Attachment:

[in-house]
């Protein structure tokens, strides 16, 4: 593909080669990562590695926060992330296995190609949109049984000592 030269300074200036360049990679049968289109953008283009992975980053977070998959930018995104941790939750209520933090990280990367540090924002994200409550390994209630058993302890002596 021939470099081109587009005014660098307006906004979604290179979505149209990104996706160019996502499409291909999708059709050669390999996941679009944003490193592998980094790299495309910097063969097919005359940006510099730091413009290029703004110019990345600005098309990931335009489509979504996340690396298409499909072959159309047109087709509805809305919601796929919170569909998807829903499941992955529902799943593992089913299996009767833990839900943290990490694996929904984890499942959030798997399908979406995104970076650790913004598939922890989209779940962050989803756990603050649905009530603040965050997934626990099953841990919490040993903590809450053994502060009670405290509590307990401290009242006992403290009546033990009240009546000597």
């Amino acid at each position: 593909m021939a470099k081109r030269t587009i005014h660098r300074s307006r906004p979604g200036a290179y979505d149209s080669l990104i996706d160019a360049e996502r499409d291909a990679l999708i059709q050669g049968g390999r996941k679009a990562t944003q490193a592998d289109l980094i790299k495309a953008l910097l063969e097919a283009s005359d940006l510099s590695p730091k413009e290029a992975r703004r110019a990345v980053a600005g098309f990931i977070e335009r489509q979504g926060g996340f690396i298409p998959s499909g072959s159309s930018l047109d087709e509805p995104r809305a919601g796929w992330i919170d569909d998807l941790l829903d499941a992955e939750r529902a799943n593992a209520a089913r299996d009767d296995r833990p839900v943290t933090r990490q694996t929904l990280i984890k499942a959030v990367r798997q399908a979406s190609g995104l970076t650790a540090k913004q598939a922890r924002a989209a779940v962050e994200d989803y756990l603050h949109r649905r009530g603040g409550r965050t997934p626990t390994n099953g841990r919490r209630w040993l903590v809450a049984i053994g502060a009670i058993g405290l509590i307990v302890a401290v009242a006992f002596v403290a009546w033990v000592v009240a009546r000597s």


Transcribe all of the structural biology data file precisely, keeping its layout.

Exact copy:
[in-house]
């Protein structure tokens, strides 16, 4: 593909080669990562590695926060992330296995190609949109049984000592 030269300074200036360049990679049968289109953008283009992975980053977070998959930018995104941790939750209520933090990280990367540090924002994200409550390994209630058993302890002596 021939470099081109587009005014660098307006906004979604290179979505149209990104996706160019996502499409291909999708059709050669390999996941679009944003490193592998980094790299495309910097063969097919005359940006510099730091413009290029703004110019990345600005098309990931335009489509979504996340690396298409499909072959159309047109087709509805809305919601796929919170569909998807829903499941992955529902799943593992089913299996009767833990839900943290990490694996929904984890499942959030798997399908979406995104970076650790913004598939922890989209779940962050989803756990603050649905009530603040965050997934626990099953841990919490040993903590809450053994502060009670405290509590307990401290009242006992403290009546033990009240009546000597």
């Amino acid at each position: 593909m021939a470099k081109r030269t587009i005014h660098r300074s307006r906004p979604g200036a290179y979505d149209s080669l990104i996706d160019a360049e996502r499409d291909a990679l999708i059709q050669g049968g390999r996941k679009a990562t944003q490193a592998d289109l980094i790299k495309a953008l910097l063969e097919a283009s005359d940006l510099s590695p730091k413009e290029a992975r703004r110019a990345v980053a600005g098309f990931i977070e335009r489509q979504g926060g996340f690396i298409p998959s499909g072959s159309s930018l047109d087709e509805p995104r809305a919601g796929w992330i919170d569909d998807l941790l829903d499941a992955e939750r529902a799943n593992a209520a089913r299996d009767d296995r833990p839900v943290t933090r990490q694996t929904l990280i984890k499942a959030v990367r798997q399908a979406s190609g995104l970076t650790a540090k913004q598939a922890r924002a989209a779940v962050e994200d989803y756990l603050h949109r649905r009530g603040g409550r965050t997934p626990t390994n099953g841990r919490r209630w040993l903590v809450a049984i053994g502060a009670i058993g405290l509590i307990v302890a401290v009242a006992f002596v403290a009546w033990v000592v009240a009546r000597s």